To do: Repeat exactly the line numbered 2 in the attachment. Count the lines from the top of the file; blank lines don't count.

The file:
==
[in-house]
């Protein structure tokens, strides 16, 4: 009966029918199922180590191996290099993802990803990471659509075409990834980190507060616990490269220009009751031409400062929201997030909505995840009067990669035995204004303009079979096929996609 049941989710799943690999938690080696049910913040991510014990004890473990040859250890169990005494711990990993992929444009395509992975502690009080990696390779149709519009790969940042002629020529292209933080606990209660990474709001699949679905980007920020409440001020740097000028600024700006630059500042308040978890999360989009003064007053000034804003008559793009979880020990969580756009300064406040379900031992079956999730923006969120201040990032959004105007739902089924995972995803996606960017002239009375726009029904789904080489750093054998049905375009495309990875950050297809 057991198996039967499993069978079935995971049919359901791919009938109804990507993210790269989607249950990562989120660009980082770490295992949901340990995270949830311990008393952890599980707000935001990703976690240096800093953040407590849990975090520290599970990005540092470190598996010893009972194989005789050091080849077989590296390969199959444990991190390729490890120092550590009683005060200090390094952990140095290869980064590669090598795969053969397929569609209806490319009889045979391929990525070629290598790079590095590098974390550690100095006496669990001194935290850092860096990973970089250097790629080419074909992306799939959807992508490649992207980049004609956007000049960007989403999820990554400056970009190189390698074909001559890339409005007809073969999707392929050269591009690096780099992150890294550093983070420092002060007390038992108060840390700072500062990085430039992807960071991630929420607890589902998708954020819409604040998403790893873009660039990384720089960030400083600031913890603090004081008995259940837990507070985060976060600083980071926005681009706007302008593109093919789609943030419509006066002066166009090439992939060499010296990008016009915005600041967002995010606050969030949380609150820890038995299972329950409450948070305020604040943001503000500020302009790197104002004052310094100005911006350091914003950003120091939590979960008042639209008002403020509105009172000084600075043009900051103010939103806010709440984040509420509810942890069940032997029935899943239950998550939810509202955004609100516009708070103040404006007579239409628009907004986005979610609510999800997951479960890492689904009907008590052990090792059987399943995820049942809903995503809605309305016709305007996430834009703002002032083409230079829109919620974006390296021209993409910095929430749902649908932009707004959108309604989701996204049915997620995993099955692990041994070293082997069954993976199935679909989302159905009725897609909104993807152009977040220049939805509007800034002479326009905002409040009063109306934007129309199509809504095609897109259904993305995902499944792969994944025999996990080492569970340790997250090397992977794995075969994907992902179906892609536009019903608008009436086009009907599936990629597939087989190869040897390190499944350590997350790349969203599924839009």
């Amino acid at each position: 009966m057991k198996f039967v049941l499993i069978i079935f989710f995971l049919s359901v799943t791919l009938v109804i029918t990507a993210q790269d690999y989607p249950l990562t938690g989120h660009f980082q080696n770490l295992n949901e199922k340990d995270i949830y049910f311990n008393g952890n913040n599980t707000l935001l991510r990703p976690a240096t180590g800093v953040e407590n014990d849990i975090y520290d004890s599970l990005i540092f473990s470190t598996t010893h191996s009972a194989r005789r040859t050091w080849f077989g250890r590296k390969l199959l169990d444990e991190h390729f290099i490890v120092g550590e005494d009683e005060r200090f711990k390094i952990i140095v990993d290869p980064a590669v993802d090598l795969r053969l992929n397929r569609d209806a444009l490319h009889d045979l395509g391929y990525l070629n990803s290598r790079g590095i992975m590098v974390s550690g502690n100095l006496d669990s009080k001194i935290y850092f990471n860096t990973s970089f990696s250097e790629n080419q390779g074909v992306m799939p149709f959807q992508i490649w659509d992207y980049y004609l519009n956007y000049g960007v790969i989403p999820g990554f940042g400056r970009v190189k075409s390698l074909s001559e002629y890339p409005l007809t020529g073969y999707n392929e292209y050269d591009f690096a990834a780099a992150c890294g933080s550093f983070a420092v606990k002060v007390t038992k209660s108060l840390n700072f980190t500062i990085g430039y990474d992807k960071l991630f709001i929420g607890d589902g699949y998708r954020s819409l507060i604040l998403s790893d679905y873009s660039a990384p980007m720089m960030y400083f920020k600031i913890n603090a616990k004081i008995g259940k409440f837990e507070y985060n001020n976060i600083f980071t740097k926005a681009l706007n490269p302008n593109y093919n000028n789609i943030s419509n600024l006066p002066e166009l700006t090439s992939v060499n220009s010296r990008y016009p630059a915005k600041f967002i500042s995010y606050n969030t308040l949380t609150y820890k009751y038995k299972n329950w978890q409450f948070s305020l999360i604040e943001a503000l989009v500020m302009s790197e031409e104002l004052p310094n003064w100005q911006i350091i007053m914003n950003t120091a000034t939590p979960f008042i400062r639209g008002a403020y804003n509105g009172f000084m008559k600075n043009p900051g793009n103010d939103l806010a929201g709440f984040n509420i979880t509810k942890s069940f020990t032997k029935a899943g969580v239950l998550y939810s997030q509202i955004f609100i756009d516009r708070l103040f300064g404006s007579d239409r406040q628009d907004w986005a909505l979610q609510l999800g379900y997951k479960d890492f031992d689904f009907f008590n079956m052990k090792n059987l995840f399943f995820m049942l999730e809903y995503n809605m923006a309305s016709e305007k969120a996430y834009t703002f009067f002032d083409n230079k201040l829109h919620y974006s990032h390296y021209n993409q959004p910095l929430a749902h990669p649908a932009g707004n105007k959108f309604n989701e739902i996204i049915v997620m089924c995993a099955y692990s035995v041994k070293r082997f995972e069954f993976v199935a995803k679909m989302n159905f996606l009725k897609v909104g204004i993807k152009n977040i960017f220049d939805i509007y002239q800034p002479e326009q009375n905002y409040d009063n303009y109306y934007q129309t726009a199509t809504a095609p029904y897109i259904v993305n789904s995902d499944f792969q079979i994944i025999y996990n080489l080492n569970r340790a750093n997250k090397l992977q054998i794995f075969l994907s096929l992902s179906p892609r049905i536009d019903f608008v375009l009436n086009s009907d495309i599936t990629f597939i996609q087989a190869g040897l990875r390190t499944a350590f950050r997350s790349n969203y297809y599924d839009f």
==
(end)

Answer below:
């Protein structure tokens, strides 16, 4: 009966029918199922180590191996290099993802990803990471659509075409990834980190507060616990490269220009009751031409400062929201997030909505995840009067990669035995204004303009079979096929996609 049941989710799943690999938690080696049910913040991510014990004890473990040859250890169990005494711990990993992929444009395509992975502690009080990696390779149709519009790969940042002629020529292209933080606990209660990474709001699949679905980007920020409440001020740097000028600024700006630059500042308040978890999360989009003064007053000034804003008559793009979880020990969580756009300064406040379900031992079956999730923006969120201040990032959004105007739902089924995972995803996606960017002239009375726009029904789904080489750093054998049905375009495309990875950050297809 057991198996039967499993069978079935995971049919359901791919009938109804990507993210790269989607249950990562989120660009980082770490295992949901340990995270949830311990008393952890599980707000935001990703976690240096800093953040407590849990975090520290599970990005540092470190598996010893009972194989005789050091080849077989590296390969199959444990991190390729490890120092550590009683005060200090390094952990140095290869980064590669090598795969053969397929569609209806490319009889045979391929990525070629290598790079590095590098974390550690100095006496669990001194935290850092860096990973970089250097790629080419074909992306799939959807992508490649992207980049004609956007000049960007989403999820990554400056970009190189390698074909001559890339409005007809073969999707392929050269591009690096780099992150890294550093983070420092002060007390038992108060840390700072500062990085430039992807960071991630929420607890589902998708954020819409604040998403790893873009660039990384720089960030400083600031913890603090004081008995259940837990507070985060976060600083980071926005681009706007302008593109093919789609943030419509006066002066166009090439992939060499010296990008016009915005600041967002995010606050969030949380609150820890038995299972329950409450948070305020604040943001503000500020302009790197104002004052310094100005911006350091914003950003120091939590979960008042639209008002403020509105009172000084600075043009900051103010939103806010709440984040509420509810942890069940032997029935899943239950998550939810509202955004609100516009708070103040404006007579239409628009907004986005979610609510999800997951479960890492689904009907008590052990090792059987399943995820049942809903995503809605309305016709305007996430834009703002002032083409230079829109919620974006390296021209993409910095929430749902649908932009707004959108309604989701996204049915997620995993099955692990041994070293082997069954993976199935679909989302159905009725897609909104993807152009977040220049939805509007800034002479326009905002409040009063109306934007129309199509809504095609897109259904993305995902499944792969994944025999996990080492569970340790997250090397992977794995075969994907992902179906892609536009019903608008009436086009009907599936990629597939087989190869040897390190499944350590997350790349969203599924839009």